Where, What and Who are just the beginning stages of laying out an effective social
media strategy. Finding the answers requires thinking, use of the right technology and
the skills to do both. However, once you gain the where, what and who knowledge
(which is David Bullock’s expertise) then you have to focus on the why, how and when
(what I focus on). Unless you learn how to be relevant and relative you are likely to
become irrelevant and not relative.
Does Where, When & What Matter?
Social technology provides an abundance of data. The
data provides information, which can create knowledge if
properly applied to gaining new knowledge. New
knowledge can create new results if we apply theories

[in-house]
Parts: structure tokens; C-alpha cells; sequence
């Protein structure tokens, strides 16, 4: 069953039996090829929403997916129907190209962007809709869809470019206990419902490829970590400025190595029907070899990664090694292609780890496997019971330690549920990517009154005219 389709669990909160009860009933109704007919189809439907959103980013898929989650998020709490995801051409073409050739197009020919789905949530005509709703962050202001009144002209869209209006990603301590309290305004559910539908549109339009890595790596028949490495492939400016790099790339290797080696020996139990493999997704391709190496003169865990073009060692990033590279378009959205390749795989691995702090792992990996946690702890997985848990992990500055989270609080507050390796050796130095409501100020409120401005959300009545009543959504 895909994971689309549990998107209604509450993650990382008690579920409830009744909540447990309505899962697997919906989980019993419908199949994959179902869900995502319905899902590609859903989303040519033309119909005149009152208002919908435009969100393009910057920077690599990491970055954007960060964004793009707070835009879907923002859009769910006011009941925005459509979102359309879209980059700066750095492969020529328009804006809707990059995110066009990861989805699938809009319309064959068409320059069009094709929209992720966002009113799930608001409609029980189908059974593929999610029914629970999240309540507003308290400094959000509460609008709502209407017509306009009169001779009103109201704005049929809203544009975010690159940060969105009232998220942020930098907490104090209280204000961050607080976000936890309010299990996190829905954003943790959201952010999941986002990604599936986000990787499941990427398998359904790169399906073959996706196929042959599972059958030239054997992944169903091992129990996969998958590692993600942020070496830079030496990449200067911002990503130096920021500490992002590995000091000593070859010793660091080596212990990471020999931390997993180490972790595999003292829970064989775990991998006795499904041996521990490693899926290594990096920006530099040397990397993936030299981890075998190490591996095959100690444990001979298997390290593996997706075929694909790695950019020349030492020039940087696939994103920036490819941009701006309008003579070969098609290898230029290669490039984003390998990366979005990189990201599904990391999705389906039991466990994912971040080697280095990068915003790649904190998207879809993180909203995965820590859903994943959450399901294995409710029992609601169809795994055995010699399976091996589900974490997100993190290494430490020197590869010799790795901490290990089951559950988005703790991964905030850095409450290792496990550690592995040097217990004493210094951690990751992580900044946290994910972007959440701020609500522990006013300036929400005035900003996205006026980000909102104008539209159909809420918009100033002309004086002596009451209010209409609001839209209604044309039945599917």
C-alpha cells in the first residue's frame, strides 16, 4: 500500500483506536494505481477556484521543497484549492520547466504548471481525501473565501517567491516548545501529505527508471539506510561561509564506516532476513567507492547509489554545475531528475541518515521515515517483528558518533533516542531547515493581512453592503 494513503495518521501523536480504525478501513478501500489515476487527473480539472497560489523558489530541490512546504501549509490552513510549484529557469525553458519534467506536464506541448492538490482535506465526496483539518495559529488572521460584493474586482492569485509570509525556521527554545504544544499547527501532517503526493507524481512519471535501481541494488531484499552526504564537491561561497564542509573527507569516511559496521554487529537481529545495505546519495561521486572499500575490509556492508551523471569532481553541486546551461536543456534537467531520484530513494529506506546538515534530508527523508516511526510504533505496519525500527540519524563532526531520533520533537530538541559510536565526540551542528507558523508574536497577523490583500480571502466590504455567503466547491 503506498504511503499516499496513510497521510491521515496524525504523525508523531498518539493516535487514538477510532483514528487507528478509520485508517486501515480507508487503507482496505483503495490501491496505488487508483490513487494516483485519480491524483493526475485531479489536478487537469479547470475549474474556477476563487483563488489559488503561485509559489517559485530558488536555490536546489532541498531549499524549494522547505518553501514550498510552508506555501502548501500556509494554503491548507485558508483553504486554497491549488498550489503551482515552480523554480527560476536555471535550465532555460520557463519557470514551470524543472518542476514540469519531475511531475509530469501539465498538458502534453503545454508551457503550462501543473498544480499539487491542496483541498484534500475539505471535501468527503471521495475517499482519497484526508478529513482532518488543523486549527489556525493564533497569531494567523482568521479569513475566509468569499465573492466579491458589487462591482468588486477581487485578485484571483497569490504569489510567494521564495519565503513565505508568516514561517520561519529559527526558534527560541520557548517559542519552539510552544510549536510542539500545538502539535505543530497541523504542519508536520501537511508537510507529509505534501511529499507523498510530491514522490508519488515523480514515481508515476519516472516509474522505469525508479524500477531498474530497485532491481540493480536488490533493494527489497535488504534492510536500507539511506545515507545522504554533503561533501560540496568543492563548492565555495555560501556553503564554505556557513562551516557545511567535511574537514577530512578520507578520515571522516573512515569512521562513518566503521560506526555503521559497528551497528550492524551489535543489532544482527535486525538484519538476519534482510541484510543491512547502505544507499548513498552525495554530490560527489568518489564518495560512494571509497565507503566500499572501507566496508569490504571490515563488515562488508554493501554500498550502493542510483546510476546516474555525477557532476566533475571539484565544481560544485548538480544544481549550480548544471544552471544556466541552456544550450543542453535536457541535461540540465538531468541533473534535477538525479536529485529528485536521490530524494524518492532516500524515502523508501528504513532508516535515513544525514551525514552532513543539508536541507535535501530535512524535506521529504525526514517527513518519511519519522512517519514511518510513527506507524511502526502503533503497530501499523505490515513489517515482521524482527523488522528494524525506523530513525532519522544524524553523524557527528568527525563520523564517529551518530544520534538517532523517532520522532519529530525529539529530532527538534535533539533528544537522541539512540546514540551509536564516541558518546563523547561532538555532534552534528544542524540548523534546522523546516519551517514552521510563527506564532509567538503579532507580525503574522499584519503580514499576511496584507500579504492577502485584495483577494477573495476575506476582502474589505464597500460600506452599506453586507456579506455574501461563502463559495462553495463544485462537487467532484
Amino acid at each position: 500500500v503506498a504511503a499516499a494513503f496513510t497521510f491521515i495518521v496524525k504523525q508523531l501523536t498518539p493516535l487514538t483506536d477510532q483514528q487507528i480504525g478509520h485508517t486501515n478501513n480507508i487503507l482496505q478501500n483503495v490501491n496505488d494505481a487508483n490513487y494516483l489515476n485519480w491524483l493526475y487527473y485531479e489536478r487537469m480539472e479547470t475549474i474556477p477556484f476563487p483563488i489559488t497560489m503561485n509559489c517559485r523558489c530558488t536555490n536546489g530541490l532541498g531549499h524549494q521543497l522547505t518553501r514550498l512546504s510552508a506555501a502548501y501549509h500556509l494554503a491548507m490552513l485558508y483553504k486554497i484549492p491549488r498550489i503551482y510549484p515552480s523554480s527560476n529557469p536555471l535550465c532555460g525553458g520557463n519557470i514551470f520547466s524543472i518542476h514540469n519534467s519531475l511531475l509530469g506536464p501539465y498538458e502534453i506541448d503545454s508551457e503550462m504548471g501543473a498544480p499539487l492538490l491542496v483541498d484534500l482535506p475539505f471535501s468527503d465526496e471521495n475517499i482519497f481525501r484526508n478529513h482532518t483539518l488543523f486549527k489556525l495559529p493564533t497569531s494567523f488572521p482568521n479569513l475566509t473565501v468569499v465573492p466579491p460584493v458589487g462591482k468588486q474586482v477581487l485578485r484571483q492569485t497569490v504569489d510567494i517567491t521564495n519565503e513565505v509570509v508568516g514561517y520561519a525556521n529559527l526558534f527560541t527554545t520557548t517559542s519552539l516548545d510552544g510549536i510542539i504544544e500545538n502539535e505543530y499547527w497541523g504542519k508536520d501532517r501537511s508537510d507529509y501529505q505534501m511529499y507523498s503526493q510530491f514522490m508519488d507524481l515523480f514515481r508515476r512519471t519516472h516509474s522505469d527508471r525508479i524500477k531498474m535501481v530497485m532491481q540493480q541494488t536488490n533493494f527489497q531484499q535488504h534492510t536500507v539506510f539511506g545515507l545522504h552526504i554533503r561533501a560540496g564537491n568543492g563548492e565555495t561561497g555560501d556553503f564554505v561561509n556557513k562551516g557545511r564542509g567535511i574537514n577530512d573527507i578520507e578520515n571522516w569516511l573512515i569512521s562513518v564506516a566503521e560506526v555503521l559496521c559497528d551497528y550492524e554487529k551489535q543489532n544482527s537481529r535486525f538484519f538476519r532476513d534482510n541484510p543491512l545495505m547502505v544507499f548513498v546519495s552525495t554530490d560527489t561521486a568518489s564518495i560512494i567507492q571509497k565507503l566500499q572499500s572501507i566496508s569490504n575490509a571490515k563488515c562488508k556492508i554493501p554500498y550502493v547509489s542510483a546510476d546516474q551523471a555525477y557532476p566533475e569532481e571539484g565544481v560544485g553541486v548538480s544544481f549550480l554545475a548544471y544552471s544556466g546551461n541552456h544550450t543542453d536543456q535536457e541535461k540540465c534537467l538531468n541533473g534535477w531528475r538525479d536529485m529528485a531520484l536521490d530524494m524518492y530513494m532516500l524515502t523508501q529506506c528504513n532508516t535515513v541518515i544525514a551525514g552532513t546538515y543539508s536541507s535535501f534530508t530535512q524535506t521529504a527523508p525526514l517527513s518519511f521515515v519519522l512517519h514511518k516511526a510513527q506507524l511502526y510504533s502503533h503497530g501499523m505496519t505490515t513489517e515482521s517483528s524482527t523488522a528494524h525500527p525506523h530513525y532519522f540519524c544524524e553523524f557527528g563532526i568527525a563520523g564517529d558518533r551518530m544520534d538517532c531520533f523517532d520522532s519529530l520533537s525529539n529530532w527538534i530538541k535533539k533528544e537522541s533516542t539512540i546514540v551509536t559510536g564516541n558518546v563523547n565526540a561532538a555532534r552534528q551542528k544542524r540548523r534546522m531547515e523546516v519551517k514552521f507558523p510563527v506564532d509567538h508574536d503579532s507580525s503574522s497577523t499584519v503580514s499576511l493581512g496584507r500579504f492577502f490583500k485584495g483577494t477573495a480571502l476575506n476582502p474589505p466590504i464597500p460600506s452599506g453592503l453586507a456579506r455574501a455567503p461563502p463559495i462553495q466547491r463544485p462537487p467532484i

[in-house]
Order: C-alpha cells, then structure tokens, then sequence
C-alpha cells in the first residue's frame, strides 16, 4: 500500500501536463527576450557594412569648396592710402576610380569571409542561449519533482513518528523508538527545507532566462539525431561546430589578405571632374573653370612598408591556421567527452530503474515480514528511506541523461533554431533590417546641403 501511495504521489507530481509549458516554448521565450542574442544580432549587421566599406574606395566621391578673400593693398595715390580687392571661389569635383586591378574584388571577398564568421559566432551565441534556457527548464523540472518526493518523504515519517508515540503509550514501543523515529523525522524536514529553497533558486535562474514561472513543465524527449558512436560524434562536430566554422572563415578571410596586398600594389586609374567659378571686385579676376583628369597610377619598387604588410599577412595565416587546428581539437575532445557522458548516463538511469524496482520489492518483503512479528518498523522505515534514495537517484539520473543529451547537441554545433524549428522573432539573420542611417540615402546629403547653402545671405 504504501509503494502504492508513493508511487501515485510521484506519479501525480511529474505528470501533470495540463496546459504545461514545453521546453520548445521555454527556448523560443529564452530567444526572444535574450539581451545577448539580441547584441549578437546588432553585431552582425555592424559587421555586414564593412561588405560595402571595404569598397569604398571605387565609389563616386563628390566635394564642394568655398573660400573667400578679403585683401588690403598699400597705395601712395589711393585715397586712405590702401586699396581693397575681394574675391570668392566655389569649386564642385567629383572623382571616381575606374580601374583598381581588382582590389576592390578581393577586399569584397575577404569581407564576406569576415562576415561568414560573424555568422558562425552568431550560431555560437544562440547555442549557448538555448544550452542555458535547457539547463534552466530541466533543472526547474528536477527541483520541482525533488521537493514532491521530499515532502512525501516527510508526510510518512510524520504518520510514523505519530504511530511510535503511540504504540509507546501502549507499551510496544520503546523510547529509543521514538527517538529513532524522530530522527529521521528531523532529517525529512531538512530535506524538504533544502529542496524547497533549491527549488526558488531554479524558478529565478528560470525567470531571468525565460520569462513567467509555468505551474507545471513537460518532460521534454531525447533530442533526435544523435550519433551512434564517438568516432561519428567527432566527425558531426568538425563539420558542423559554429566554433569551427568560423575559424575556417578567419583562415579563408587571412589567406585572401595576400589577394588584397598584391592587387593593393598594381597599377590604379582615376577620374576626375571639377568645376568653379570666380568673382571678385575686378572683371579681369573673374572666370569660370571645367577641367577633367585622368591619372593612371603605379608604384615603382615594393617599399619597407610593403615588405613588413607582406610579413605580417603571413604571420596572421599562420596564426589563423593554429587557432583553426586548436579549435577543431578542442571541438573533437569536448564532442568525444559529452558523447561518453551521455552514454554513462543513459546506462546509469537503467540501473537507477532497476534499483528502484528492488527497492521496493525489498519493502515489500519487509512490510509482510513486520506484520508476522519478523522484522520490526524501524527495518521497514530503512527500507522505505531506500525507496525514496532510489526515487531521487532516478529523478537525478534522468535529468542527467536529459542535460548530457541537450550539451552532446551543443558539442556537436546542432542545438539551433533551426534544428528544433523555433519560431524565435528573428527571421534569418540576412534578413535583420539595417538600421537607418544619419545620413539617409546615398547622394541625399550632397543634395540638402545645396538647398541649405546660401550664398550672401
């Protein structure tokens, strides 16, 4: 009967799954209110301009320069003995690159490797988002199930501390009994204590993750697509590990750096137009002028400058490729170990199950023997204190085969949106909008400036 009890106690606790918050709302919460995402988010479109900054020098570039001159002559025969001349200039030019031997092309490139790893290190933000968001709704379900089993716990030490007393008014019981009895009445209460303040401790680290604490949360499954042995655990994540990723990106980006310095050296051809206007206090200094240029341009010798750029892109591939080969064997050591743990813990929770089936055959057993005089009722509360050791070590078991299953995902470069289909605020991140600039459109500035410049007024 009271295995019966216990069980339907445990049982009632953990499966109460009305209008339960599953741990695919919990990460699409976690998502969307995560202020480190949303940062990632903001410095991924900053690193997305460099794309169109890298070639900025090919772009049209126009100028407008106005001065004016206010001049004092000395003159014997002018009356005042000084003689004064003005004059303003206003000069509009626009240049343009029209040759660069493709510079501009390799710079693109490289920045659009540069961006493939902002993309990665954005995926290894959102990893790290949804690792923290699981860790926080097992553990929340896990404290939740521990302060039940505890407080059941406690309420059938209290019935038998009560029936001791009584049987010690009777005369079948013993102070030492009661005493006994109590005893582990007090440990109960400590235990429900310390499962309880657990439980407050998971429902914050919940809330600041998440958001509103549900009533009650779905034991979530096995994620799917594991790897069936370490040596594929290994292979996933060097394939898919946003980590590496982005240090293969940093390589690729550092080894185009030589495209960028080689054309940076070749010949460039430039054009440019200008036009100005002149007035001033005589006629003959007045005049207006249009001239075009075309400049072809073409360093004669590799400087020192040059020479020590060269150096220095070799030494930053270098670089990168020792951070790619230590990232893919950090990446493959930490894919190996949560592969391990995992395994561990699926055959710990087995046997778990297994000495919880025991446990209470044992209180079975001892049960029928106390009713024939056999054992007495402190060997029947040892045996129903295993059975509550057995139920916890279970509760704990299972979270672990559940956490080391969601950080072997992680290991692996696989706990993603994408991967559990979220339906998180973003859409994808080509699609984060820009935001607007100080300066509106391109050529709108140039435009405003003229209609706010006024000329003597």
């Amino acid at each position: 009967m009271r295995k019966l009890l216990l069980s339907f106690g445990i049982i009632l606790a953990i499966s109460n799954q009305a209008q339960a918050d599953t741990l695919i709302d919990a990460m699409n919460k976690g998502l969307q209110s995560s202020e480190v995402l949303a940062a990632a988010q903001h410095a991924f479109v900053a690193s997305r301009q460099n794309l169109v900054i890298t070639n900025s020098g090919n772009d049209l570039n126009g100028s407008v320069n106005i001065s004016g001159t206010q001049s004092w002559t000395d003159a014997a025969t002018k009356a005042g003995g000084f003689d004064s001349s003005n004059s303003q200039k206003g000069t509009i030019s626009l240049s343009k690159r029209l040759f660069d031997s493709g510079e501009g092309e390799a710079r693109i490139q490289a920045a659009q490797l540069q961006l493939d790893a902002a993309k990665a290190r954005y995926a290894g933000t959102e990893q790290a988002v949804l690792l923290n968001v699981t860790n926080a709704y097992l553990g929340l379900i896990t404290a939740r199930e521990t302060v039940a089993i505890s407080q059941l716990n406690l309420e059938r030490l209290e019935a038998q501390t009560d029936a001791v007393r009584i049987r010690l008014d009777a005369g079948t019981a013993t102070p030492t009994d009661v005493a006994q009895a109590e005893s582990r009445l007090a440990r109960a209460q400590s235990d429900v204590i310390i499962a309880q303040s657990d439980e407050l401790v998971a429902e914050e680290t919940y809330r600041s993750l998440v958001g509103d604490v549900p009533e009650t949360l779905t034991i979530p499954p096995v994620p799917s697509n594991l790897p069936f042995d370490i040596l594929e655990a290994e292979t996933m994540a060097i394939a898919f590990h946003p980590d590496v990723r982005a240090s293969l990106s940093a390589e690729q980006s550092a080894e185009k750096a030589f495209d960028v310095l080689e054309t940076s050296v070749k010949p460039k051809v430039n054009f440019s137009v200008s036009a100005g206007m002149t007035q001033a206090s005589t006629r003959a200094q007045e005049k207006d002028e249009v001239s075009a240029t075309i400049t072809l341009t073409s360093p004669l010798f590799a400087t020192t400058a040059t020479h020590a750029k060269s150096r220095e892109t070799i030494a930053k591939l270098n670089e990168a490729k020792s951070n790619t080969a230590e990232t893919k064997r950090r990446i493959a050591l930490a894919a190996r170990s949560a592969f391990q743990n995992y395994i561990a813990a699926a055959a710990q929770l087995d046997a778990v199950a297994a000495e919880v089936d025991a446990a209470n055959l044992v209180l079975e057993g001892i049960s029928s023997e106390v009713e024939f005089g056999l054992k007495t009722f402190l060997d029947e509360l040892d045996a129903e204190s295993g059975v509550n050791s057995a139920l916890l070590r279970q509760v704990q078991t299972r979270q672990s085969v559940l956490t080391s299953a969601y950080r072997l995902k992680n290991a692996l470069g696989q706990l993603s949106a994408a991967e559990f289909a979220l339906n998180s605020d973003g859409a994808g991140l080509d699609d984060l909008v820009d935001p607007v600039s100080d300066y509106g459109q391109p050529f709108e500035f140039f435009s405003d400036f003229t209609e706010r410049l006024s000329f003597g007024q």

based on the knowledge gained.
Social media is a communications system, which enables
us to engage with interested markets. Markets represent
people seeking something, someone or some value that
helps them learn to achieve new results. The technology enables us to watch where
people are coming from, when they are coming, and what they consume. Given this
information we can gain knowledge as to where people found our conversation, when
they found it and what specific communications drew them to us. By assessing the
where, when and what we can apply knowledge to improve our communications and
engage a larger audience. Engaging a larger audience is an indicator of value, in terms
of conversational currency.
Where Do They Find Your Conversation?
Distributing your conversational content to specific markets is important because if
you're in the wrong market of conversations, you are not likely to create interest or
affinity to markets that matter. Finding where your desired markets are engaged is the
first step to “pulling” them to your conversation. I study my data daily. Do you?